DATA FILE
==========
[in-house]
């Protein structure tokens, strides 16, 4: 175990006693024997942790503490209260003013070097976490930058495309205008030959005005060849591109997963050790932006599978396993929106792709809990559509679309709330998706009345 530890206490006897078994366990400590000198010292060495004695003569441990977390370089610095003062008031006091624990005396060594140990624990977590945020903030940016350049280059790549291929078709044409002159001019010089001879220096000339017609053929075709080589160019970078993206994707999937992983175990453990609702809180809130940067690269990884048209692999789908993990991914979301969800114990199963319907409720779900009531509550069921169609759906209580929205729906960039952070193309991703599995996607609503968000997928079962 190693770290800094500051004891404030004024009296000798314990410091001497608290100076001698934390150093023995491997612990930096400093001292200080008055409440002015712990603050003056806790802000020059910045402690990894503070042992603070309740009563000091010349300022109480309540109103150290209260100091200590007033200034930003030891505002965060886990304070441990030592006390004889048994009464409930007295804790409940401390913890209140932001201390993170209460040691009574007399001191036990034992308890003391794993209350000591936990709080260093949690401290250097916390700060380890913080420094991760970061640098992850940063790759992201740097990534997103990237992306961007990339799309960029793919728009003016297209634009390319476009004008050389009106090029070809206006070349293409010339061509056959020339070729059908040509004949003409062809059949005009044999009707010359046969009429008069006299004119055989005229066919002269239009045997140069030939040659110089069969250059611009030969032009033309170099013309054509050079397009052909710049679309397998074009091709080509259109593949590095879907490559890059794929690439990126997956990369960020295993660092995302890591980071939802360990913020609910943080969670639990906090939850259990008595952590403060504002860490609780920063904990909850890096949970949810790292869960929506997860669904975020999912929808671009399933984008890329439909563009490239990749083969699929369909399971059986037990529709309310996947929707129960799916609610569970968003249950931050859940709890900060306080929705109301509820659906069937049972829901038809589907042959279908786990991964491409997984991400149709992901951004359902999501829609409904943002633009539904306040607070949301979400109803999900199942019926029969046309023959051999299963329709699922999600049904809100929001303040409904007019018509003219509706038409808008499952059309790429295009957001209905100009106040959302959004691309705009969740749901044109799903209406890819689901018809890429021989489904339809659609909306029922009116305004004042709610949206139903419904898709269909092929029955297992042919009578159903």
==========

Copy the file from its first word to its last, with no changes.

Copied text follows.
[in-house]
């Protein structure tokens, strides 16, 4: 175990006693024997942790503490209260003013070097976490930058495309205008030959005005060849591109997963050790932006599978396993929106792709809990559509679309709330998706009345 530890206490006897078994366990400590000198010292060495004695003569441990977390370089610095003062008031006091624990005396060594140990624990977590945020903030940016350049280059790549291929078709044409002159001019010089001879220096000339017609053929075709080589160019970078993206994707999937992983175990453990609702809180809130940067690269990884048209692999789908993990991914979301969800114990199963319907409720779900009531509550069921169609759906209580929205729906960039952070193309991703599995996607609503968000997928079962 190693770290800094500051004891404030004024009296000798314990410091001497608290100076001698934390150093023995491997612990930096400093001292200080008055409440002015712990603050003056806790802000020059910045402690990894503070042992603070309740009563000091010349300022109480309540109103150290209260100091200590007033200034930003030891505002965060886990304070441990030592006390004889048994009464409930007295804790409940401390913890209140932001201390993170209460040691009574007399001191036990034992308890003391794993209350000591936990709080260093949690401290250097916390700060380890913080420094991760970061640098992850940063790759992201740097990534997103990237992306961007990339799309960029793919728009003016297209634009390319476009004008050389009106090029070809206006070349293409010339061509056959020339070729059908040509004949003409062809059949005009044999009707010359046969009429008069006299004119055989005229066919002269239009045997140069030939040659110089069969250059611009030969032009033309170099013309054509050079397009052909710049679309397998074009091709080509259109593949590095879907490559890059794929690439990126997956990369960020295993660092995302890591980071939802360990913020609910943080969670639990906090939850259990008595952590403060504002860490609780920063904990909850890096949970949810790292869960929506997860669904975020999912929808671009399933984008890329439909563009490239990749083969699929369909399971059986037990529709309310996947929707129960799916609610569970968003249950931050859940709890900060306080929705109301509820659906069937049972829901038809589907042959279908786990991964491409997984991400149709992901951004359902999501829609409904943002633009539904306040607070949301979400109803999900199942019926029969046309023959051999299963329709699922999600049904809100929001303040409904007019018509003219509706038409808008499952059309790429295009957001209905100009106040959302959004691309705009969740749901044109799903209406890819689901018809890429021989489904339809659609909306029922009116305004004042709610949206139903419904898709269909092929029955297992042919009578159903």